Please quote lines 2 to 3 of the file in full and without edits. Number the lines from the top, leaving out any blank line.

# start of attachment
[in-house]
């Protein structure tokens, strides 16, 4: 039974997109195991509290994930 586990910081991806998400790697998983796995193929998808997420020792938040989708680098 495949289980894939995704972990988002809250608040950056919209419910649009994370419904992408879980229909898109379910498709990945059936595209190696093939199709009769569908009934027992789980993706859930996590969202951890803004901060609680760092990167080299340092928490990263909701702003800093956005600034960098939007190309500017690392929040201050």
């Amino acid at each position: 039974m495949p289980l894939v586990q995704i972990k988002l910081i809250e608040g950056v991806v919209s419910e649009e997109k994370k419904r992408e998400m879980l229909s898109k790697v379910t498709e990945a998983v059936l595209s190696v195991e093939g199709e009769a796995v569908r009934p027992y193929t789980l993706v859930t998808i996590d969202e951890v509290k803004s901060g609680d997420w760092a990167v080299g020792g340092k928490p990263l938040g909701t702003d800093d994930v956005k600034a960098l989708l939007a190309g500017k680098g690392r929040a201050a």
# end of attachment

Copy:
């Protein structure tokens, strides 16, 4: 039974997109195991509290994930 586990910081991806998400790697998983796995193929998808997420020792938040989708680098 495949289980894939995704972990988002809250608040950056919209419910649009994370419904992408879980229909898109379910498709990945059936595209190696093939199709009769569908009934027992789980993706859930996590969202951890803004901060609680760092990167080299340092928490990263909701702003800093956005600034960098939007190309500017690392929040201050």
């Amino acid at each position: 039974m495949p289980l894939v586990q995704i972990k988002l910081i809250e608040g950056v991806v919209s419910e649009e997109k994370k419904r992408e998400m879980l229909s898109k790697v379910t498709e990945a998983v059936l595209s190696v195991e093939g199709e009769a796995v569908r009934p027992y193929t789980l993706v859930t998808i996590d969202e951890v509290k803004s901060g609680d997420w760092a990167v080299g020792g340092k928490p990263l938040g909701t702003d800093d994930v956005k600034a960098l989708l939007a190309g500017k680098g690392r929040a201050a």